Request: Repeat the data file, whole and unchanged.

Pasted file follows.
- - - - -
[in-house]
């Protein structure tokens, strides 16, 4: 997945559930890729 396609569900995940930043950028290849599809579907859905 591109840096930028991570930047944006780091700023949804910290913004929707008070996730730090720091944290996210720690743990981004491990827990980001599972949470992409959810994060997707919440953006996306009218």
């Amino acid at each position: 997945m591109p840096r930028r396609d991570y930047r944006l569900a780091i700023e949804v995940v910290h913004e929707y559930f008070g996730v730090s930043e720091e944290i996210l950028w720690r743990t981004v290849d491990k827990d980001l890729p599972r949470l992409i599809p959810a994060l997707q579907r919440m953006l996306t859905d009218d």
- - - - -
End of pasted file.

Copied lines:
[in-house]
């Protein structure tokens, strides 16, 4: 997945559930890729 396609569900995940930043950028290849599809579907859905 591109840096930028991570930047944006780091700023949804910290913004929707008070996730730090720091944290996210720690743990981004491990827990980001599972949470992409959810994060997707919440953006996306009218």
């Amino acid at each position: 997945m591109p840096r930028r396609d991570y930047r944006l569900a780091i700023e949804v995940v910290h913004e929707y559930f008070g996730v730090s930043e720091e944290i996210l950028w720690r743990t981004v290849d491990k827990d980001l890729p599972r949470l992409i599809p959810a994060l997707q579907r919440m953006l996306t859905d009218d």